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Investigation into Darren Grimes raises concerns over free speech

Scotland Yard’s investigation into Brexit blogger Darren Grimes following his controversial interview with historian David Starkey raises concerns over free speech the Society of Editors has warned.

Investigation into Darren Grimes raises concerns over free speech
Darren Grimes: “I cannot imagine a more contemptible way for the Metropolitan Police to abuse taxpayers’ money.”

As reported by Claire Meadows on the Society of Editors website:

The Society’s comments come after it was reported on Friday (9 October 2020) that Grimes has been asked to attend a police station to be interviewed under caution to respond to accusations of stirring up racial hatred after publishing a podcast in which Dr Starkey said slavery was not genocide because there are “so many damn blacks”.

The Society has expressed unease at the investigation into Grimes and warned about a “chilling effect” on journalists if they are sought to be held accountable for the remarks of their interviewees.

Dr Starkey made the comments on Mr Grimes’s Reasoned UK YouTube channel on June 30 – at the peak of the Black Lives Matter protests. Starkey’s comments were met with a furious backlash at the time and he later apologised for his ‘bad mistake’. He is also under investigation by the police.

Ian Murray, Executive Director of the Society of Editors said: “The investigation into Darren Grimes is obviously a procedural matter for the police, however the Society is deeply concerned by the threat such an investigation poses to free speech and the chilling effect it could have on the media’s ability to interview controversial figures.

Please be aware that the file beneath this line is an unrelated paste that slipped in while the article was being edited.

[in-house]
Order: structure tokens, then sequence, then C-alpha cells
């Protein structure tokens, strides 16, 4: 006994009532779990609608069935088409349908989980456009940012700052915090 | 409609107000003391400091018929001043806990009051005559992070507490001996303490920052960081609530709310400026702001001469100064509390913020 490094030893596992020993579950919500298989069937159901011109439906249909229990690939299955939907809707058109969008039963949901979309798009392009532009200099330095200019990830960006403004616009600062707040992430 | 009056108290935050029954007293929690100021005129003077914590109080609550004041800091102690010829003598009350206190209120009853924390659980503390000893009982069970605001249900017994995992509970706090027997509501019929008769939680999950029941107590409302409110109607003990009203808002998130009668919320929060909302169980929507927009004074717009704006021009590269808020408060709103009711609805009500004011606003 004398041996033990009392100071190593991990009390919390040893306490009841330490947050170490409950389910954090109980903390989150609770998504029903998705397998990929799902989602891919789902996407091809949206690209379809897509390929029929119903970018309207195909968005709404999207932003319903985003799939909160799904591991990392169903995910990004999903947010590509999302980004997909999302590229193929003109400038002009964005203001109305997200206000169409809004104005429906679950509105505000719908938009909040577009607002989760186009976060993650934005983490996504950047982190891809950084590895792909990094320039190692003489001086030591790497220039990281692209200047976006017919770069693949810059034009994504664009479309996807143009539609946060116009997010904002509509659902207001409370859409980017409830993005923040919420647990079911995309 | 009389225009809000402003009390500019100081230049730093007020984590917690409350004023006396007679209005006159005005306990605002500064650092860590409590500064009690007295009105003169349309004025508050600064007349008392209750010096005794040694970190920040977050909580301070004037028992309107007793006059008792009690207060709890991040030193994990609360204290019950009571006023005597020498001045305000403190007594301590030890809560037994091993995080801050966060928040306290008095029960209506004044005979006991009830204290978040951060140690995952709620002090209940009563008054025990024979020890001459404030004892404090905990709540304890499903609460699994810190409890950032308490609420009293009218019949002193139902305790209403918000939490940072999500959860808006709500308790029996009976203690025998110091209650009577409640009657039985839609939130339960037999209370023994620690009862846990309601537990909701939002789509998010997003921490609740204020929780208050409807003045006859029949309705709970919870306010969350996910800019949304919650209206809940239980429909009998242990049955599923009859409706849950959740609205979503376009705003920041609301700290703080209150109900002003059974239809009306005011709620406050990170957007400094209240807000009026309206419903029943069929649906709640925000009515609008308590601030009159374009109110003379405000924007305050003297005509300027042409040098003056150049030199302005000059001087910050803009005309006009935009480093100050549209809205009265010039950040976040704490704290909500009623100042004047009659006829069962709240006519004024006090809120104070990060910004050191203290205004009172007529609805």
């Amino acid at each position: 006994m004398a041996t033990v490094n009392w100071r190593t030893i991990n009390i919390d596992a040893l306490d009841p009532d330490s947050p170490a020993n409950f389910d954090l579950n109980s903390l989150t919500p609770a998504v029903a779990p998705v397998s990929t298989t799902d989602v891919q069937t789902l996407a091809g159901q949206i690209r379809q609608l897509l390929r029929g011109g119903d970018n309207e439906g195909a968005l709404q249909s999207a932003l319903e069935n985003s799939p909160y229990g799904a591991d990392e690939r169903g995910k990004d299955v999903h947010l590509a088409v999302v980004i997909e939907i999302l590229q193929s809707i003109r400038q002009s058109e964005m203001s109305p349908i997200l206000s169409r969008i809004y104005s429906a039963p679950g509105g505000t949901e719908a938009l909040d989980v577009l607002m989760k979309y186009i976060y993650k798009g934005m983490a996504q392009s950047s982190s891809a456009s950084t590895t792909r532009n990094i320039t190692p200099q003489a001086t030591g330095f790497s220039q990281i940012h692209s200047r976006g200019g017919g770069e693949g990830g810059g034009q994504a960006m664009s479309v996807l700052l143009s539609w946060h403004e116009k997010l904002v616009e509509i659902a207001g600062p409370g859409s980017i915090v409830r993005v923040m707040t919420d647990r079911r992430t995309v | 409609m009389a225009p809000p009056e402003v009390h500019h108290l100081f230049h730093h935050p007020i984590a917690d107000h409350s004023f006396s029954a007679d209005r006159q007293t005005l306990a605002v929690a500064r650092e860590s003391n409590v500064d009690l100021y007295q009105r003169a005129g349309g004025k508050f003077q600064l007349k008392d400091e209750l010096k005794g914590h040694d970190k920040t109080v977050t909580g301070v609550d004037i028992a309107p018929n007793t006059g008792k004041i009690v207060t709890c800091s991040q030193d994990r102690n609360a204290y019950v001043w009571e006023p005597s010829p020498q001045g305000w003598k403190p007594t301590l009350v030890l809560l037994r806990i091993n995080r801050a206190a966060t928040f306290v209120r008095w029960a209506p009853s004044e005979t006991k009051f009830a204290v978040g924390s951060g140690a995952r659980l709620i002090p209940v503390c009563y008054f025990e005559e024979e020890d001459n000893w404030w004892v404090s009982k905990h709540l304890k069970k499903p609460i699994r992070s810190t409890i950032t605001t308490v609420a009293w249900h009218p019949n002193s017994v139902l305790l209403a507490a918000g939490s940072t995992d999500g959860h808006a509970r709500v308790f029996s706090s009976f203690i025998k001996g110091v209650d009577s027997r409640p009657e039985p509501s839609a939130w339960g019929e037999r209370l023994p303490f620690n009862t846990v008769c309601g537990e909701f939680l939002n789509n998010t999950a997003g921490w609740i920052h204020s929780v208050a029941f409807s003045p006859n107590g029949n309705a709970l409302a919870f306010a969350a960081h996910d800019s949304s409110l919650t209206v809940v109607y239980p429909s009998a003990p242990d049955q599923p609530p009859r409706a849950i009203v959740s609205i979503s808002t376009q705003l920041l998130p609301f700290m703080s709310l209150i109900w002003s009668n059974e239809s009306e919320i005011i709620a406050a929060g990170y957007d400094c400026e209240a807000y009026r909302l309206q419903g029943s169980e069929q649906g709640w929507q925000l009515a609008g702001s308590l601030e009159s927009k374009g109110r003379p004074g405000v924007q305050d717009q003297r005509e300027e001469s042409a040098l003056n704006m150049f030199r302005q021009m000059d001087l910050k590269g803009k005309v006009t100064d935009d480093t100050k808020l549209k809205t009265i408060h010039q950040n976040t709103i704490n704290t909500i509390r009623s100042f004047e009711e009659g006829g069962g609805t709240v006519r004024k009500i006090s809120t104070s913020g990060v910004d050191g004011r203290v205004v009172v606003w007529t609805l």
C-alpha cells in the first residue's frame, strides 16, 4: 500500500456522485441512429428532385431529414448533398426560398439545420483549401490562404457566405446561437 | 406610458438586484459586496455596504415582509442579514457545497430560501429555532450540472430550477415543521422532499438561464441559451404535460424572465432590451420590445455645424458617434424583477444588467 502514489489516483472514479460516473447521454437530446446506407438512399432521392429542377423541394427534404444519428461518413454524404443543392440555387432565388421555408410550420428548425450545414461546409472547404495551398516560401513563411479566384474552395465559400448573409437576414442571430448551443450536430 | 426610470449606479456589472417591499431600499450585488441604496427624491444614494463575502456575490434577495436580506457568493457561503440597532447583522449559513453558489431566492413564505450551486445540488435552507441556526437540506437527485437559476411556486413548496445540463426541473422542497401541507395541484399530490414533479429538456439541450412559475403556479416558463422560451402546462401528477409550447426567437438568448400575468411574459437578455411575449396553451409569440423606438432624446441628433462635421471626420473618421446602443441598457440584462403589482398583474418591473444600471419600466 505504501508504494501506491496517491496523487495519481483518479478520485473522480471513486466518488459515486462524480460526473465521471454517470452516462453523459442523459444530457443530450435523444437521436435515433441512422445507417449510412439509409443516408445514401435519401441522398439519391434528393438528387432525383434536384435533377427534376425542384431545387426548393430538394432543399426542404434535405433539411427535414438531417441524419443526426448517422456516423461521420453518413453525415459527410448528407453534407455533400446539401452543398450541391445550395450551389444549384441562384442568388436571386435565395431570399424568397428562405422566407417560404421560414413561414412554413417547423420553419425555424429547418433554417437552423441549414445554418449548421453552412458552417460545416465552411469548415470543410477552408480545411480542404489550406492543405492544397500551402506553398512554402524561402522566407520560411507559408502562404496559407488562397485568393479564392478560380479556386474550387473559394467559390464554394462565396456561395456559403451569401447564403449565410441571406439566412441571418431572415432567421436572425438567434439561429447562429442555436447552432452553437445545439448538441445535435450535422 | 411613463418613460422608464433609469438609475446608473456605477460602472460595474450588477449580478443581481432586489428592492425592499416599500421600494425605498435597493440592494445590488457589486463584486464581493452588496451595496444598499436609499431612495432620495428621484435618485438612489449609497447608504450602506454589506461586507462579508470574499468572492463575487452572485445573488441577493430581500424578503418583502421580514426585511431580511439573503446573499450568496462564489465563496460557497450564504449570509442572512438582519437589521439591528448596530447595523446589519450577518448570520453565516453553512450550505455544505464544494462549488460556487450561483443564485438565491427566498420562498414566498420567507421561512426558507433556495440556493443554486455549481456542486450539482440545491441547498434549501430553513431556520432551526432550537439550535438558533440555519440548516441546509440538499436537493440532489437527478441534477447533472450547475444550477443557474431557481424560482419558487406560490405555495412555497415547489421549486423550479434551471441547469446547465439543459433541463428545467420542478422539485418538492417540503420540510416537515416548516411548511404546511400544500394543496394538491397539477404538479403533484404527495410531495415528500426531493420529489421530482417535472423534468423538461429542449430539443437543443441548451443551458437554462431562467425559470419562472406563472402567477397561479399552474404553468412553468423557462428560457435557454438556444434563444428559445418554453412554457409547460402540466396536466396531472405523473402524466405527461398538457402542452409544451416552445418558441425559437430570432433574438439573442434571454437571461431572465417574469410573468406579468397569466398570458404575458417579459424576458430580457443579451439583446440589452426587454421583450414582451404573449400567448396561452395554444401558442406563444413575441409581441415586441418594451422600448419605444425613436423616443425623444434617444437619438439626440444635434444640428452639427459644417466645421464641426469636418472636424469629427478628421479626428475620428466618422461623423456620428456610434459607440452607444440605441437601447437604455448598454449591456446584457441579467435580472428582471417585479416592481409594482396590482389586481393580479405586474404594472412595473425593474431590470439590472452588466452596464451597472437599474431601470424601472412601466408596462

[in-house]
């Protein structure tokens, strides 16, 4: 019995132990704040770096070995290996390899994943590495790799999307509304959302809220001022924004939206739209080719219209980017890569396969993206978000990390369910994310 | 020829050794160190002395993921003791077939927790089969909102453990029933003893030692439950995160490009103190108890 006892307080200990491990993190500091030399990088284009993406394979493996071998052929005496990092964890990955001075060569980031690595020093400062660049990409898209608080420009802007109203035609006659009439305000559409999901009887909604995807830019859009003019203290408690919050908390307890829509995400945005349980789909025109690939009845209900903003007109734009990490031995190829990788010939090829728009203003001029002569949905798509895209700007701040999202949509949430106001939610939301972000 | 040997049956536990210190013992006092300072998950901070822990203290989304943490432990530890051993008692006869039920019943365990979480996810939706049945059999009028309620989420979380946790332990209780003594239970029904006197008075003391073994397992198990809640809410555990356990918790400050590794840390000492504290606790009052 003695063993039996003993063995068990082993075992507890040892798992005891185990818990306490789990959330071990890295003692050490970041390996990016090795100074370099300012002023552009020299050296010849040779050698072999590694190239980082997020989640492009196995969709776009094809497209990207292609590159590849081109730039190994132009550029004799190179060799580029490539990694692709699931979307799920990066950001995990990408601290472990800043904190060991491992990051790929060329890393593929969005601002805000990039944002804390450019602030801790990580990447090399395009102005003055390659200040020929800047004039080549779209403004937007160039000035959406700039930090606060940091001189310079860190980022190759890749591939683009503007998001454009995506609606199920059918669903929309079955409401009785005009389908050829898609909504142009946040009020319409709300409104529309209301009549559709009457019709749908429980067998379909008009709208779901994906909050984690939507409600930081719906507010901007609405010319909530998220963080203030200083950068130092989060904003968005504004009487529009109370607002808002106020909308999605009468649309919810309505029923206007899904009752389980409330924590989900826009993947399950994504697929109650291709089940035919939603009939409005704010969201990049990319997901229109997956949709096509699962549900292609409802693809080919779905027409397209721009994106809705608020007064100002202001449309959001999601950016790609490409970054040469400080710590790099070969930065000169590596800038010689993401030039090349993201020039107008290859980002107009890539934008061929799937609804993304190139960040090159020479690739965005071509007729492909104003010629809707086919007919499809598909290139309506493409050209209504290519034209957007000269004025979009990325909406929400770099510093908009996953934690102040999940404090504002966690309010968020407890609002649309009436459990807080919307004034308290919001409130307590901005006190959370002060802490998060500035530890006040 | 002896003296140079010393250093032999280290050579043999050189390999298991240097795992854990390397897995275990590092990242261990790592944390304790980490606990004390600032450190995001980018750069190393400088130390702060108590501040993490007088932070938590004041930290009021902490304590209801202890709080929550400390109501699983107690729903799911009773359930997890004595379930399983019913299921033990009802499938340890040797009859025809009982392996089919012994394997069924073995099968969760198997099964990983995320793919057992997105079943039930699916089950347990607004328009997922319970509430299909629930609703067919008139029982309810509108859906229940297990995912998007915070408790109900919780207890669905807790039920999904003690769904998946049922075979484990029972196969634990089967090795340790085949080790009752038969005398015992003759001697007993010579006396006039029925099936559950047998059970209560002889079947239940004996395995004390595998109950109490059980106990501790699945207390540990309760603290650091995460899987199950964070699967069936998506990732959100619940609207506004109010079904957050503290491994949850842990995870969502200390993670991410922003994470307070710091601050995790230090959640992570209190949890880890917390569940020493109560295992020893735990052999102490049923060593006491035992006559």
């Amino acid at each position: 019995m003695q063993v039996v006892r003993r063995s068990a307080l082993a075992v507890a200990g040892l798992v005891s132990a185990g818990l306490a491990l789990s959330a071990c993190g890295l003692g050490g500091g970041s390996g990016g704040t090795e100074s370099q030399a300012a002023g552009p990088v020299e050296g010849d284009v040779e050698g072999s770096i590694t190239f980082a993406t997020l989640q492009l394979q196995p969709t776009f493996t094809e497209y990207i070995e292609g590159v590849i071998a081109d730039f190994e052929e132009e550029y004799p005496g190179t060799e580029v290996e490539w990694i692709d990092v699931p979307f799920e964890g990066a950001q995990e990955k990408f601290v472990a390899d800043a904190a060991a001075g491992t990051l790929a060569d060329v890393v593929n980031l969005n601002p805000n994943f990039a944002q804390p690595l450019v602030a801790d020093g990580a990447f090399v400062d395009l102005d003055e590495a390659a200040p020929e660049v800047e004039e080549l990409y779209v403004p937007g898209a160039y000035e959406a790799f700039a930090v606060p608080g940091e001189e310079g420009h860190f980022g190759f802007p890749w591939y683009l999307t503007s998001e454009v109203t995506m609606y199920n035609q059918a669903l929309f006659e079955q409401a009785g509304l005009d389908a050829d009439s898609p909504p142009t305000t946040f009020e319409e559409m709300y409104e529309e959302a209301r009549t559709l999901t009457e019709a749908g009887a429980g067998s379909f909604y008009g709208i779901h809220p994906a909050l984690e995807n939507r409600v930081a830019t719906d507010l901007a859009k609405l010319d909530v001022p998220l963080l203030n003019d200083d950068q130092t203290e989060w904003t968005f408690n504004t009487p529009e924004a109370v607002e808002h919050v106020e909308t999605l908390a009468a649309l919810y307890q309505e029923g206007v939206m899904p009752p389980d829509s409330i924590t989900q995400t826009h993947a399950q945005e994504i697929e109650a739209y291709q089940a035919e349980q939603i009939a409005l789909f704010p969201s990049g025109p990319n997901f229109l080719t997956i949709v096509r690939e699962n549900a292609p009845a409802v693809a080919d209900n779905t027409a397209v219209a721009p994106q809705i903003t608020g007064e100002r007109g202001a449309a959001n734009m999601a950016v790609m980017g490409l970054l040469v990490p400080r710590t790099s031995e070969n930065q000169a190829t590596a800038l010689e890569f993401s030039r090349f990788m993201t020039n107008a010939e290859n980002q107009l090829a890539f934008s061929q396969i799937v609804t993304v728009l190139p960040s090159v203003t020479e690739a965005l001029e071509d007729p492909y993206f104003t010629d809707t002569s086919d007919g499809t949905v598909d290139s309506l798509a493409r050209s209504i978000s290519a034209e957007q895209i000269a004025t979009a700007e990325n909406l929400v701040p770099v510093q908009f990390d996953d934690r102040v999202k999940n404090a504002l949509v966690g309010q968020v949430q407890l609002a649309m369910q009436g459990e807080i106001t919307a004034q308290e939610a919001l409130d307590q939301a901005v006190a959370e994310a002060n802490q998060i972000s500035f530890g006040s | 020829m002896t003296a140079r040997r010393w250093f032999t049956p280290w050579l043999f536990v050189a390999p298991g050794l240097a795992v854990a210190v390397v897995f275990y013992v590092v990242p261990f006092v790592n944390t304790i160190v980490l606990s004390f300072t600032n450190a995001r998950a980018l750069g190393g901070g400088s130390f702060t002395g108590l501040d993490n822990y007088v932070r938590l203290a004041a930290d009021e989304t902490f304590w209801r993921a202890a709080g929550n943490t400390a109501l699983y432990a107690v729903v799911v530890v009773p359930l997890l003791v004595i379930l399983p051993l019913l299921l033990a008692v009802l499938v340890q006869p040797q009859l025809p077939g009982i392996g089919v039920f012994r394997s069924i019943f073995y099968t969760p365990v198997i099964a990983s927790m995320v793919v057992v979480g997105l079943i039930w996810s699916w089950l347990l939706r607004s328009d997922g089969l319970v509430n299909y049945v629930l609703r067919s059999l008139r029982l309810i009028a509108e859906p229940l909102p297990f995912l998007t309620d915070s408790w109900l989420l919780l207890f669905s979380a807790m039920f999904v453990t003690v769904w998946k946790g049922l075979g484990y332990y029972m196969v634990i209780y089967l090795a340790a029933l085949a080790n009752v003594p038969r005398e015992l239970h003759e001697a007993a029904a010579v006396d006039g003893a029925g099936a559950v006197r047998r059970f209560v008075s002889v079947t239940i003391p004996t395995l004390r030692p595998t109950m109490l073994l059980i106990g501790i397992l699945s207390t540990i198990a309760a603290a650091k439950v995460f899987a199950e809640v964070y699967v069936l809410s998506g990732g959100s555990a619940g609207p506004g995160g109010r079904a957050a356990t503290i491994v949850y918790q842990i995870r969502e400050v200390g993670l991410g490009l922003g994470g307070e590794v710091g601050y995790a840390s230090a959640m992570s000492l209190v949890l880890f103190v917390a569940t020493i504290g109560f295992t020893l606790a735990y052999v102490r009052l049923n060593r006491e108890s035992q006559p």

“While it is right that journalists have a responsibility to robustly question comments that may be considered inaccurate or deeply offensive, it is wrong that the police should seek to hold a journalist accountable for the remarks of another.”

Grimes has previously said that Reasoned UK did not support nor condone Starkey’s comments and that he should have ‘robustly questioned’ the historian about his controversial remarks. Speaking to The Daily Telegraph after it was reported that he would face investigation for the interview, Grimes described Scotland Yard’s decision as one with ‘serious repercussions for freedom of expression’.

He told the paper: “At a time when many in our country are facing uncertainty and financial hardship, I cannot imagine a more contemptible way for the Metropolitan Police to abuse taxpayers’ money and the trust of citizens than by investigating this vexatious claim.”

Scotland Yard’s decision to investigate Grimes was also criticised by Home Secretary Priti Patel this weekend and former Home Secretary Sajid Javid who both expressed concerns about the investigation’s effect on freedom of speech.

Writing on Twitter, Home Secretary Priti Patel said: ‘Decisions of the police to investigate particular cases are clearly an operational matter… but as a general principle, it’s important the law protects freedom of speech.’

Former Home Secretary Sajid Javid also wrote on Twitter: ‘David Starkey’s comments were appalling. But the idea that it’s appropriate to go after journalists for the remarks of their interviewees is plainly absurd. For the sake of our cherished free press, I hope the Metropolitan Police reconsider.’